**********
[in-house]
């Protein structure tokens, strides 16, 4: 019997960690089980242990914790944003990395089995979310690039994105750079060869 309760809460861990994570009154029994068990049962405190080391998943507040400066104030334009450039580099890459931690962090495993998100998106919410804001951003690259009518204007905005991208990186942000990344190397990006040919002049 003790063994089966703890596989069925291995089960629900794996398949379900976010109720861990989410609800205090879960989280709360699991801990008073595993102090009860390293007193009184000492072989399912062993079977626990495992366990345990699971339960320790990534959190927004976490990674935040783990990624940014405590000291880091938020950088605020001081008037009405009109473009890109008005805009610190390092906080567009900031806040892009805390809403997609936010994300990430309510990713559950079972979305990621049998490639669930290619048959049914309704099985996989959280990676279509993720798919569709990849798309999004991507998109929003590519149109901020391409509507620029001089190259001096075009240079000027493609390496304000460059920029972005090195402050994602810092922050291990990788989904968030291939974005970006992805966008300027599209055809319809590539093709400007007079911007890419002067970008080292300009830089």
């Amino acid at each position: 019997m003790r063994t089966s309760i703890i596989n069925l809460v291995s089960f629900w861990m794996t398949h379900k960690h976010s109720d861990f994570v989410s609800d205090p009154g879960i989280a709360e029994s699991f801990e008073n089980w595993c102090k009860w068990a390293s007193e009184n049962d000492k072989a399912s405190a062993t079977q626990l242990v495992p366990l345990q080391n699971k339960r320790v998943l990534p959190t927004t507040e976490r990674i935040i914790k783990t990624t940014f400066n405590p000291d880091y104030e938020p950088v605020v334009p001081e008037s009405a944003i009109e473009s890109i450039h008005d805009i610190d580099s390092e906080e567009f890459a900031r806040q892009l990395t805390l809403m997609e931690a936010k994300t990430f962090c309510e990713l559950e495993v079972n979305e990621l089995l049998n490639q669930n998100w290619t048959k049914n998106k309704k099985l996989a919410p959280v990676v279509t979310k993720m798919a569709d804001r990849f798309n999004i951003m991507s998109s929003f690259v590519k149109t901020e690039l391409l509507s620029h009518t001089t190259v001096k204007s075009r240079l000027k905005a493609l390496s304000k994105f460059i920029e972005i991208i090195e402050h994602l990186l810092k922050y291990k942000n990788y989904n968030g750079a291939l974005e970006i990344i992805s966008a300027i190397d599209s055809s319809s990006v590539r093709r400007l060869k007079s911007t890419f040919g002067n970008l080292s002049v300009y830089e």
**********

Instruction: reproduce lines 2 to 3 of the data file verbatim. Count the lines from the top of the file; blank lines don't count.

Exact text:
């Protein structure tokens, strides 16, 4: 019997960690089980242990914790944003990395089995979310690039994105750079060869 309760809460861990994570009154029994068990049962405190080391998943507040400066104030334009450039580099890459931690962090495993998100998106919410804001951003690259009518204007905005991208990186942000990344190397990006040919002049 003790063994089966703890596989069925291995089960629900794996398949379900976010109720861990989410609800205090879960989280709360699991801990008073595993102090009860390293007193009184000492072989399912062993079977626990495992366990345990699971339960320790990534959190927004976490990674935040783990990624940014405590000291880091938020950088605020001081008037009405009109473009890109008005805009610190390092906080567009900031806040892009805390809403997609936010994300990430309510990713559950079972979305990621049998490639669930290619048959049914309704099985996989959280990676279509993720798919569709990849798309999004991507998109929003590519149109901020391409509507620029001089190259001096075009240079000027493609390496304000460059920029972005090195402050994602810092922050291990990788989904968030291939974005970006992805966008300027599209055809319809590539093709400007007079911007890419002067970008080292300009830089």
């Amino acid at each position: 019997m003790r063994t089966s309760i703890i596989n069925l809460v291995s089960f629900w861990m794996t398949h379900k960690h976010s109720d861990f994570v989410s609800d205090p009154g879960i989280a709360e029994s699991f801990e008073n089980w595993c102090k009860w068990a390293s007193e009184n049962d000492k072989a399912s405190a062993t079977q626990l242990v495992p366990l345990q080391n699971k339960r320790v998943l990534p959190t927004t507040e976490r990674i935040i914790k783990t990624t940014f400066n405590p000291d880091y104030e938020p950088v605020v334009p001081e008037s009405a944003i009109e473009s890109i450039h008005d805009i610190d580099s390092e906080e567009f890459a900031r806040q892009l990395t805390l809403m997609e931690a936010k994300t990430f962090c309510e990713l559950e495993v079972n979305e990621l089995l049998n490639q669930n998100w290619t048959k049914n998106k309704k099985l996989a919410p959280v990676v279509t979310k993720m798919a569709d804001r990849f798309n999004i951003m991507s998109s929003f690259v590519k149109t901020e690039l391409l509507s620029h009518t001089t190259v001096k204007s075009r240079l000027k905005a493609l390496s304000k994105f460059i920029e972005i991208i090195e402050h994602l990186l810092k922050y291990k942000n990788y989904n968030g750079a291939l974005e970006i990344i992805s966008a300027i190397d599209s055809s319809s990006v590539r093709r400007l060869k007079s911007t890419f040919g002067n970008l080292s002049v300009y830089e």